Why did the use of the family name (Cognomen), as one's surname, diminish and nearly disappear entirely during the 4th - 11th centuries throughout the Eastern Roman Empire?
Brief history of the early existing Roman naming practices of the Principate Period (27 BC - 284 AD)
According to Christopher Andersen (1977), the ancient Greeks, Hebrews, and Romans had surnames. After the fall of the Roman Empire, however, surnames disappeared until the eleventh century.
NOTE: In the text above, Christopher Andersen was strictly referring to the Roman Empire which would have been a predecessor to the Byzantine Empire (Eastern Roman Empire | 330 AD to 1453 AD).
It seems that the diminshing use of the Roman three-name practice (which includes the cognomen as the 3rd name) was primarily due to the influence of early Christian & Greek "naming" traditions.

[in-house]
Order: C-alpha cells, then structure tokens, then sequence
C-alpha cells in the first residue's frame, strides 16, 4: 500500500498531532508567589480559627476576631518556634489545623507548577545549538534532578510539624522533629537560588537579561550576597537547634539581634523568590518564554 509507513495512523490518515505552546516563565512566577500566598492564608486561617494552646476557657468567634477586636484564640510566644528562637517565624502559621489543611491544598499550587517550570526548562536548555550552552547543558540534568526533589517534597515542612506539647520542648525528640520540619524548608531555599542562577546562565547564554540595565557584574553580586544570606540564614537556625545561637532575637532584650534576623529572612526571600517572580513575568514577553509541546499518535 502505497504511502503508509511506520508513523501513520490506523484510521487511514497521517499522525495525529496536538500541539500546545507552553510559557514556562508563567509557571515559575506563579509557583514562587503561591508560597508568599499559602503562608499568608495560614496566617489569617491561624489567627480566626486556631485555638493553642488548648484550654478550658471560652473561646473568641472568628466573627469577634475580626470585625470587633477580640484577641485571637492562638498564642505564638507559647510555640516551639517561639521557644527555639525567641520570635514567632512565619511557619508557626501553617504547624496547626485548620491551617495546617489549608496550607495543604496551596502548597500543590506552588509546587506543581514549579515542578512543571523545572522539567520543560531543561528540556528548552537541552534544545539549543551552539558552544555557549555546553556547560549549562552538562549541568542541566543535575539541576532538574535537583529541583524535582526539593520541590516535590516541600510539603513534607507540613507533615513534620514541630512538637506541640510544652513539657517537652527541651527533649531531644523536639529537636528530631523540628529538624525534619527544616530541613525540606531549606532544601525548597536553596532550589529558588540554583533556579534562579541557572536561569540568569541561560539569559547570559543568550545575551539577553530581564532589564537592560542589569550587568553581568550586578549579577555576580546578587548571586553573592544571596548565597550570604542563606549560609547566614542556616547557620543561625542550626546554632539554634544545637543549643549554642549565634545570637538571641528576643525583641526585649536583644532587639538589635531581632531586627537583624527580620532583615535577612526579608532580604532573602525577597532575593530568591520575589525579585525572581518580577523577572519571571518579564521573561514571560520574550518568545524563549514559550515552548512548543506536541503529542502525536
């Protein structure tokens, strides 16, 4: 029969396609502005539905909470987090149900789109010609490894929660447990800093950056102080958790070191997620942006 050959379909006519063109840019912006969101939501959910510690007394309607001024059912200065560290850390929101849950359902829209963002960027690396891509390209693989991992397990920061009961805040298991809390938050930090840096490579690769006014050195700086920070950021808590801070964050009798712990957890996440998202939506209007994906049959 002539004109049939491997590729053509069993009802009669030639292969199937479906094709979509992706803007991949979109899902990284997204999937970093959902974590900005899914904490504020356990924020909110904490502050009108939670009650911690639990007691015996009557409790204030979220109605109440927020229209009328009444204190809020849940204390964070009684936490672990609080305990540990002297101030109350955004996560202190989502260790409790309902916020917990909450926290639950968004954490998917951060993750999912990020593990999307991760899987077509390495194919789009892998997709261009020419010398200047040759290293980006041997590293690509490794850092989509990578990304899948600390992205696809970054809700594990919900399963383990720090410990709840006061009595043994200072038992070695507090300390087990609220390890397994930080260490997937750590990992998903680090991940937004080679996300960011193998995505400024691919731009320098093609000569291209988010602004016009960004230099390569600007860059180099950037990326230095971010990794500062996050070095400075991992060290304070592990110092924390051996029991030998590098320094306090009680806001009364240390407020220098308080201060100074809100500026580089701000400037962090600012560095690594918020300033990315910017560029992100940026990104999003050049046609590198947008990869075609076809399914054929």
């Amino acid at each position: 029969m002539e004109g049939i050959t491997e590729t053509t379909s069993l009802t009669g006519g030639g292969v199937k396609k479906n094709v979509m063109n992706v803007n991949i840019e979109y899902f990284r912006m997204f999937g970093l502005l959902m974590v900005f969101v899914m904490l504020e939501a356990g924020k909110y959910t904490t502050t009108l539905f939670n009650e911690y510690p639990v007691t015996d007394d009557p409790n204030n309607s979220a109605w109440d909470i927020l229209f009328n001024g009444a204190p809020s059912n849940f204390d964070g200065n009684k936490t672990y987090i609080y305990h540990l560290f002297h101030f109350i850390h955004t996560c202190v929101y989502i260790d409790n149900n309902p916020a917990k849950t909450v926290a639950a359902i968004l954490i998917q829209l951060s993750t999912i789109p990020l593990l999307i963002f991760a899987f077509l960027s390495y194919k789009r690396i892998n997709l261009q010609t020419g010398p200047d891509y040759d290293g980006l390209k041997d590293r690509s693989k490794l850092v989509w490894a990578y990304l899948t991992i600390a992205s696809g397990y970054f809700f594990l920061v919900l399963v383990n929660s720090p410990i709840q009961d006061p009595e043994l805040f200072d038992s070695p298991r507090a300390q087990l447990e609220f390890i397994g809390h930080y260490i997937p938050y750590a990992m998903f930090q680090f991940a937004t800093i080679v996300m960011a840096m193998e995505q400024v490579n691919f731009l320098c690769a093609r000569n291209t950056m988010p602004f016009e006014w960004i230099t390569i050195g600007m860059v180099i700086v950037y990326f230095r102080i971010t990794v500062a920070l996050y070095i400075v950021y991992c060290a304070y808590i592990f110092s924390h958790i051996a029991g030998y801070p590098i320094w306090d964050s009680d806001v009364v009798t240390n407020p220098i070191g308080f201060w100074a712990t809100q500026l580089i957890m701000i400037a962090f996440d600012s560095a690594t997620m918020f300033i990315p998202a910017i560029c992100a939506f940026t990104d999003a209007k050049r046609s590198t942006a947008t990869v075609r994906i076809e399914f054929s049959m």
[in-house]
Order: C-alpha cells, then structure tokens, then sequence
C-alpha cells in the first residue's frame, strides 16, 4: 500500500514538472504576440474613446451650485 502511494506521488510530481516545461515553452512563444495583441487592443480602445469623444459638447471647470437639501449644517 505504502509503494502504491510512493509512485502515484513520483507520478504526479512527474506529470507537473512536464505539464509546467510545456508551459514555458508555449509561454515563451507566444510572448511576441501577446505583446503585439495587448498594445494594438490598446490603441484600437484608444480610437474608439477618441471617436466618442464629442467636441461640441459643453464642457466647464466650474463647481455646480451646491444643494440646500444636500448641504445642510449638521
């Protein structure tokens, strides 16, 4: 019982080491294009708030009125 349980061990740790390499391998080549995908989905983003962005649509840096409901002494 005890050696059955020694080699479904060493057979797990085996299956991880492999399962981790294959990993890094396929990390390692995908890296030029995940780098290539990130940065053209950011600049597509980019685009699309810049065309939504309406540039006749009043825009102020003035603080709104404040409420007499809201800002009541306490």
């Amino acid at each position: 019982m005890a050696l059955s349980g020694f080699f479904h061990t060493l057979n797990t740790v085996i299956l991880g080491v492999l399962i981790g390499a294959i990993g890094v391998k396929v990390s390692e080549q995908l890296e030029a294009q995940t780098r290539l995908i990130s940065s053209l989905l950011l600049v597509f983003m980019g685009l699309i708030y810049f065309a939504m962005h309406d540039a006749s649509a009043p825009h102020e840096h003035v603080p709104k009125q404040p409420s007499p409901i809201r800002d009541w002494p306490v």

Personal Names of the Aristocracy in the Roman Empire During the Later Byzantine Era…
Personal names in the Byzantine era of the Roman Empire consisted of a given name followed by one or more surnames. Surnames came in three varieties: inherited family names, patronymics, and by-names.
As Christianity became the dominant (and eventually state) religion, it became popular to use the names of saints instead of the three name practice.
The cognomen (or family name) had begun to disappear as well. With the infusion of Greek culture into the Roman Empire, the use of patronymics ('son of') and by-names (both attributive, such as 'the wise' or 'the short', and descriptive, such as 'of Antioch' or 'the tailor') began to displace inherited surnames. The Greeks did not have as keenly developed a sense of genealogy as did the Romans. The Byzantine era being a blending of the two, the value of hereditary family names declined, and so did their use. Family names are completely missing or extremely rare in documents and seals dated from between the 7th and 10th centuries. Eventually, family names were seen as a quaint custom.
Early Christian and Greek traditions